The HP ink cartridge monopoly class action settlement, if approved, will end claims that the printer company installed firmware, called “dynamic security,” into HP printers that stopped customers from being able to use non-HP ink cartridges.
The class action lawsuit alleged that the use of firmware to force consumers to only use HP ink was illegal. Further, alleged that plaintiffs, the HP firmware allegedly caused the printers to display error messages when non-HP cartridges were installed, making customers think that the cartridges were defective.
Earlier this year, HP asked a federal judge to dismiss the class action lawsuit; however, U.S. District Judge Edward Davila tossed HP’s argument, though some claims were trimmed from the case.
Under the terms of the HP ink cartridge monopoly class action settlement, HP is barred from using the so-called dynamic security program on affected printers. Additionally, Class Members will be able to make a claim for a cash payout from the settlement fund.
“First, the settlement achieves the goal of the litigation by eliminating the threat of forcible printer disablement for all members of the class,” state the plaintiffs’ in the motion for preliminary approval of the settlement agreement.
“Second, just as they would have been able to come forward to claim individual damages had they prevailed on common liability issues at trial, the settlement allows class members who lost money or time because of HP’s printer disablements to make a claim for full recovery of their losses.”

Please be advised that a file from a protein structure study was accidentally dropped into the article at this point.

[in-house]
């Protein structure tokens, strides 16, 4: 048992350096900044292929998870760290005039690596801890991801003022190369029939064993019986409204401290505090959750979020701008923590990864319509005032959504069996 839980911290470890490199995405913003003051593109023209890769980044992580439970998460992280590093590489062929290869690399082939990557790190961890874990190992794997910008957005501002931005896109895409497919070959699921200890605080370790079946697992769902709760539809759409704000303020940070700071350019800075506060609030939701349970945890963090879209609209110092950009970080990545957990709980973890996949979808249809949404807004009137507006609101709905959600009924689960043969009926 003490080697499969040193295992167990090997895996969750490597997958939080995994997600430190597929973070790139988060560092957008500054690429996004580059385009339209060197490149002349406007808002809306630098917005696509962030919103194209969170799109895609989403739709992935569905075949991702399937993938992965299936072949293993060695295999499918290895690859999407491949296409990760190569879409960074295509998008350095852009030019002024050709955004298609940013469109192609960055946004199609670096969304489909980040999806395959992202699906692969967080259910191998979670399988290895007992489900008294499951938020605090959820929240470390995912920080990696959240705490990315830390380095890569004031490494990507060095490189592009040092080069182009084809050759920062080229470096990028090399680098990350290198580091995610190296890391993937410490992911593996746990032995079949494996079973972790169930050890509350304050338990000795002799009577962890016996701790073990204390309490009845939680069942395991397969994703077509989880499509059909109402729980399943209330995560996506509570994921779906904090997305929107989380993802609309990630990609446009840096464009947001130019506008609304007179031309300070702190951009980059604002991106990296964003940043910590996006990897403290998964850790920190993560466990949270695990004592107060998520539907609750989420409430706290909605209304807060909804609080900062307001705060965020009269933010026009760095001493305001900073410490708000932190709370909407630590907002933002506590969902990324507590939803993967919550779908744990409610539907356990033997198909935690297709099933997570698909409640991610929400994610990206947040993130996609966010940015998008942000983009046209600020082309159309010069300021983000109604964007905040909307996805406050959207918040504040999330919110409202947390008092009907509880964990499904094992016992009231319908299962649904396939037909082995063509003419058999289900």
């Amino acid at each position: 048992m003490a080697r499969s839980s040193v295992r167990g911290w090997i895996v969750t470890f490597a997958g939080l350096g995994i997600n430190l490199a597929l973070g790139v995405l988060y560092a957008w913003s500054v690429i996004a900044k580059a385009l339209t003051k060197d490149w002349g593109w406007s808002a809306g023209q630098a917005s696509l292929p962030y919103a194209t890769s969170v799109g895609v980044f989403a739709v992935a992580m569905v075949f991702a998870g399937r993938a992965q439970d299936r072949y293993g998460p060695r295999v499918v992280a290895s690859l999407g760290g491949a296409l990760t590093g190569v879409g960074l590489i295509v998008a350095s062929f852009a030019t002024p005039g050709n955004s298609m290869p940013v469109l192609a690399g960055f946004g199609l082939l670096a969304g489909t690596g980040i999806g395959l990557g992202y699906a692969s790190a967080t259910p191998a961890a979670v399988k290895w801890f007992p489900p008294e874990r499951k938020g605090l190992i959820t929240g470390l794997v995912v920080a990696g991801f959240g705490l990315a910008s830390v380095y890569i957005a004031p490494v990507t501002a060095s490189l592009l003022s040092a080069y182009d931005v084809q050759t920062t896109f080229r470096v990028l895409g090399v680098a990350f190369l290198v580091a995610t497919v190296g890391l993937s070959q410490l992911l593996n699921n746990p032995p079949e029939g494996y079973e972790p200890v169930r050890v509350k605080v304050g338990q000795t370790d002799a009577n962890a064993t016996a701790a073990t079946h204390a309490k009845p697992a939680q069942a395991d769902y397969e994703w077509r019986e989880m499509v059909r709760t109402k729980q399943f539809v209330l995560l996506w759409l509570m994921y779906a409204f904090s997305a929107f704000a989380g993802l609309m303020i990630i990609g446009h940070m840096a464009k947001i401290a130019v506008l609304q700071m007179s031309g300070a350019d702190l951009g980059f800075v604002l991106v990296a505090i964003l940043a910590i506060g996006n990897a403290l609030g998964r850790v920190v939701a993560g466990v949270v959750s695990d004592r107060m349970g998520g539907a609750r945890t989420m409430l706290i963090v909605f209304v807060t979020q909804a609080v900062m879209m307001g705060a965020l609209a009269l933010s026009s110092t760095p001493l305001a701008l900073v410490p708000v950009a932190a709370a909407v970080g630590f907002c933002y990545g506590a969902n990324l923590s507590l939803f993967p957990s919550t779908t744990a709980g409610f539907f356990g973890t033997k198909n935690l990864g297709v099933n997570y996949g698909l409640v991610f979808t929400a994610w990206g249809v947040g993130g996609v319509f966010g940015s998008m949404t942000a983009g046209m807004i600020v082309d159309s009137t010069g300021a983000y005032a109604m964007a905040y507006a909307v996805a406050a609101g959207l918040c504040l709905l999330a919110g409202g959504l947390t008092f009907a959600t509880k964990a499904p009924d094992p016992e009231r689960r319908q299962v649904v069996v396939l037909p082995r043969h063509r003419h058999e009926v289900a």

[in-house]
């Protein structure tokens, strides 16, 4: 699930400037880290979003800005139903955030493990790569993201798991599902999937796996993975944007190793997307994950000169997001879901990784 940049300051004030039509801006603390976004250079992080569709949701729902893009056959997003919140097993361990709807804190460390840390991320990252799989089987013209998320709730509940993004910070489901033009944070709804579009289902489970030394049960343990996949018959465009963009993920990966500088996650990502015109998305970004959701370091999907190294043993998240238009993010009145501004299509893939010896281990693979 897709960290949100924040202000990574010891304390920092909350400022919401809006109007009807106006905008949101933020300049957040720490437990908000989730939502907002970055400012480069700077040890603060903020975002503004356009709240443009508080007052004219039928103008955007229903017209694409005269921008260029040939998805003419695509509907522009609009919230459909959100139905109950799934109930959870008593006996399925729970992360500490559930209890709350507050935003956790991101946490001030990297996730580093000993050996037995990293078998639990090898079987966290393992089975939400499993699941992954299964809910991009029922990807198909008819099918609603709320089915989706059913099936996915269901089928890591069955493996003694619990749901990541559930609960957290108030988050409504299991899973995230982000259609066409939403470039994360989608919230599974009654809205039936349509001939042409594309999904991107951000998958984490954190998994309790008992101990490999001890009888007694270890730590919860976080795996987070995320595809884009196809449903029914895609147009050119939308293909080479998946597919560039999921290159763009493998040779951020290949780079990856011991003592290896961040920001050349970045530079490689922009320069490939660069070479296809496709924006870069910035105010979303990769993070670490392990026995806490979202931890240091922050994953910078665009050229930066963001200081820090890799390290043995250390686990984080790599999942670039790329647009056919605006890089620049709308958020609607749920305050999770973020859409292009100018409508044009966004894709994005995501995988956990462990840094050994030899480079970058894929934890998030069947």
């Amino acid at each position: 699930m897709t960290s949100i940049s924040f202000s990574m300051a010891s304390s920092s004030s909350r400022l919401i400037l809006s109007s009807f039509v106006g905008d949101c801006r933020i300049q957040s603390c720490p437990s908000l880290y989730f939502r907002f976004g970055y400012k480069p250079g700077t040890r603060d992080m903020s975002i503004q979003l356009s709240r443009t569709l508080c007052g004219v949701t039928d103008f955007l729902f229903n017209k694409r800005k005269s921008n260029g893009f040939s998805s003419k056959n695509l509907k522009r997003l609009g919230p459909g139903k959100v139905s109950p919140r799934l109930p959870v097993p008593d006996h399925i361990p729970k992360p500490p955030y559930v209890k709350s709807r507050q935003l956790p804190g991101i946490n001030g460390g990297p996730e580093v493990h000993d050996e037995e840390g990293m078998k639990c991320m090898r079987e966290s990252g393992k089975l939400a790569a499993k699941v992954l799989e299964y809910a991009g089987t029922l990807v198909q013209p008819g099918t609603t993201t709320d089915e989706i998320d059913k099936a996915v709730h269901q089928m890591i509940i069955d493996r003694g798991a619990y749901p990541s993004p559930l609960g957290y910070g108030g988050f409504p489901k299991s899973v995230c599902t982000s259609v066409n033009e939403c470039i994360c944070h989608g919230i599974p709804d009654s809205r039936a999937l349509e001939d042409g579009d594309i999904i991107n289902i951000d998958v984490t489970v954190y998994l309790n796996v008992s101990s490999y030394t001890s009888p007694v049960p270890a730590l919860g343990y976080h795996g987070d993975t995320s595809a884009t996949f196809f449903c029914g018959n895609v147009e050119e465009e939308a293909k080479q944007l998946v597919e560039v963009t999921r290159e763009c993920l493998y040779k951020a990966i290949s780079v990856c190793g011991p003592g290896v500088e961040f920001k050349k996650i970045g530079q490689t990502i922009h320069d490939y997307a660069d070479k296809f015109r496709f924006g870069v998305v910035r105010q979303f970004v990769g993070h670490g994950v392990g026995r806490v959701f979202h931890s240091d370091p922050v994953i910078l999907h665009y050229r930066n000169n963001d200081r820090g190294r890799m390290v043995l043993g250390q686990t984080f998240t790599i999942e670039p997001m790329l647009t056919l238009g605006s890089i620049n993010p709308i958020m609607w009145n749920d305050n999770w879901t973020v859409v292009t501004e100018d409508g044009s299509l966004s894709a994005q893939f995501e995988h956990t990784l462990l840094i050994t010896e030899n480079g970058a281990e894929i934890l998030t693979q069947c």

The number of Class Members is estimated to be about 50,000, according to the HP ink cartridge monopoly class action settlement.
“The settlement avoids protracted litigation while delivering all or most of the relief class members could expect to obtain at trial,” notes the plaintiffs’ motion for preliminary approval of the HP ink cartridge monopoly class action settlement.
Class Members will receive a part of a $1.5 million settlement fund under the terms of the HP ink cartridge monopoly class action settlement.
“On the optimistic assumption that 20 percent of these class members make a claim, the average payment per class member would be $150. Had plaintiffs prevailed at trial on the common liability issues, under plaintiffs’ trial plan, individual class members would have been able to submit proof to recover their out-of-pocket expenses in proceedings following the class trial,” notes the motion for preliminary approval of the HP ink cartridge monopoly class action settlement.
“While such individual expenses vary, a full set of HP replacement cartridges costs about $100 and a replacement HP printer costs about $150.”
The plaintiffs are represented by Daniel C. Girard, Jordan Elias and Elizabeth Kramer of Girard Gibbs LLP, Todd M. Friedman and Adrian R. Bacon of the Law Offices of Todd M. Friedman PC, Joseph R. Saveri, Nicomedes S. Herrera and Kyla J. Gibboney of Joseph Saveri Law Firm Inc., Daniel R. Karon of Karon LLC, and Taylor Bartlett of Heninger Garrison Davis LLC.
The HP Ink Cartridge Monopoly Class Action Lawsuit is In re: HP Printer Firmware Update Litigation, Case No. 5:16-cv-05820-EJD, in the U.S. District Court for the Northern District of California, San Jose Division.